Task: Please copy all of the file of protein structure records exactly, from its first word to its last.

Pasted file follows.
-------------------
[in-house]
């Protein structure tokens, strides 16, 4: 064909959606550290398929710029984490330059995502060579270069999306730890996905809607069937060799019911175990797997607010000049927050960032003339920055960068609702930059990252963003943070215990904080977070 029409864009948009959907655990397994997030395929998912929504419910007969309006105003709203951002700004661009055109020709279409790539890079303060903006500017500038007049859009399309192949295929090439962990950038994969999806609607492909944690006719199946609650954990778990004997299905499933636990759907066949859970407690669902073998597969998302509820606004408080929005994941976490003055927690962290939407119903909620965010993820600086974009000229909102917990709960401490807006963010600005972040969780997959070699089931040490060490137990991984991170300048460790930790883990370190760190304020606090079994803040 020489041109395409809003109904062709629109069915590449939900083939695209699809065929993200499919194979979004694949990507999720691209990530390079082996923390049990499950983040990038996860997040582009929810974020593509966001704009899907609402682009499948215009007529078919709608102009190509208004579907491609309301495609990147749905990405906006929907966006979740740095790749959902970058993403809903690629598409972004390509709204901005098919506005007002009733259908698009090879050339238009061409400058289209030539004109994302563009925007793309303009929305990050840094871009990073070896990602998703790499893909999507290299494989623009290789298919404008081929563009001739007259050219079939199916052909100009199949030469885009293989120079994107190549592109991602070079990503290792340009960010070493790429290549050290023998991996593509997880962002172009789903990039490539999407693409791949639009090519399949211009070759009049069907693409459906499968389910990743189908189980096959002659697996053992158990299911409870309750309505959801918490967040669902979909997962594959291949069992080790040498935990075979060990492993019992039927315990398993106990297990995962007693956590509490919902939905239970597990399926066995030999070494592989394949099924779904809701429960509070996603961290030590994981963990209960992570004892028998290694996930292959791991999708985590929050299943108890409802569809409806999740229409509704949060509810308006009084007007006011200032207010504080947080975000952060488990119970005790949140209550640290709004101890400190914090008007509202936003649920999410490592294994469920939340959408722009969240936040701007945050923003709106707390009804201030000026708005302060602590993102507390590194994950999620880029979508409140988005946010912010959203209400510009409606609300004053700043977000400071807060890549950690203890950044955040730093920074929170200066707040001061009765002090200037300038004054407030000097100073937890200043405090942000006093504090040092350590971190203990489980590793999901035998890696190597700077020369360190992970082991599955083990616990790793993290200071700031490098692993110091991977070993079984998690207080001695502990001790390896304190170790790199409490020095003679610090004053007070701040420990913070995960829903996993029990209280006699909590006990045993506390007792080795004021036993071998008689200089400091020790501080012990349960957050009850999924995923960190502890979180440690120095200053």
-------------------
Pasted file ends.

[in-house]
């Protein structure tokens, strides 16, 4: 064909959606550290398929710029984490330059995502060579270069999306730890996905809607069937060799019911175990797997607010000049927050960032003339920055960068609702930059990252963003943070215990904080977070 029409864009948009959907655990397994997030395929998912929504419910007969309006105003709203951002700004661009055109020709279409790539890079303060903006500017500038007049859009399309192949295929090439962990950038994969999806609607492909944690006719199946609650954990778990004997299905499933636990759907066949859970407690669902073998597969998302509820606004408080929005994941976490003055927690962290939407119903909620965010993820600086974009000229909102917990709960401490807006963010600005972040969780997959070699089931040490060490137990991984991170300048460790930790883990370190760190304020606090079994803040 020489041109395409809003109904062709629109069915590449939900083939695209699809065929993200499919194979979004694949990507999720691209990530390079082996923390049990499950983040990038996860997040582009929810974020593509966001704009899907609402682009499948215009007529078919709608102009190509208004579907491609309301495609990147749905990405906006929907966006979740740095790749959902970058993403809903690629598409972004390509709204901005098919506005007002009733259908698009090879050339238009061409400058289209030539004109994302563009925007793309303009929305990050840094871009990073070896990602998703790499893909999507290299494989623009290789298919404008081929563009001739007259050219079939199916052909100009199949030469885009293989120079994107190549592109991602070079990503290792340009960010070493790429290549050290023998991996593509997880962002172009789903990039490539999407693409791949639009090519399949211009070759009049069907693409459906499968389910990743189908189980096959002659697996053992158990299911409870309750309505959801918490967040669902979909997962594959291949069992080790040498935990075979060990492993019992039927315990398993106990297990995962007693956590509490919902939905239970597990399926066995030999070494592989394949099924779904809701429960509070996603961290030590994981963990209960992570004892028998290694996930292959791991999708985590929050299943108890409802569809409806999740229409509704949060509810308006009084007007006011200032207010504080947080975000952060488990119970005790949140209550640290709004101890400190914090008007509202936003649920999410490592294994469920939340959408722009969240936040701007945050923003709106707390009804201030000026708005302060602590993102507390590194994950999620880029979508409140988005946010912010959203209400510009409606609300004053700043977000400071807060890549950690203890950044955040730093920074929170200066707040001061009765002090200037300038004054407030000097100073937890200043405090942000006093504090040092350590971190203990489980590793999901035998890696190597700077020369360190992970082991599955083990616990790793993290200071700031490098692993110091991977070993079984998690207080001695502990001790390896304190170790790199409490020095003679610090004053007070701040420990913070995960829903996993029990209280006699909590006990045993506390007792080795004021036993071998008689200089400091020790501080012990349960957050009850999924995923960190502890979180440690120095200053």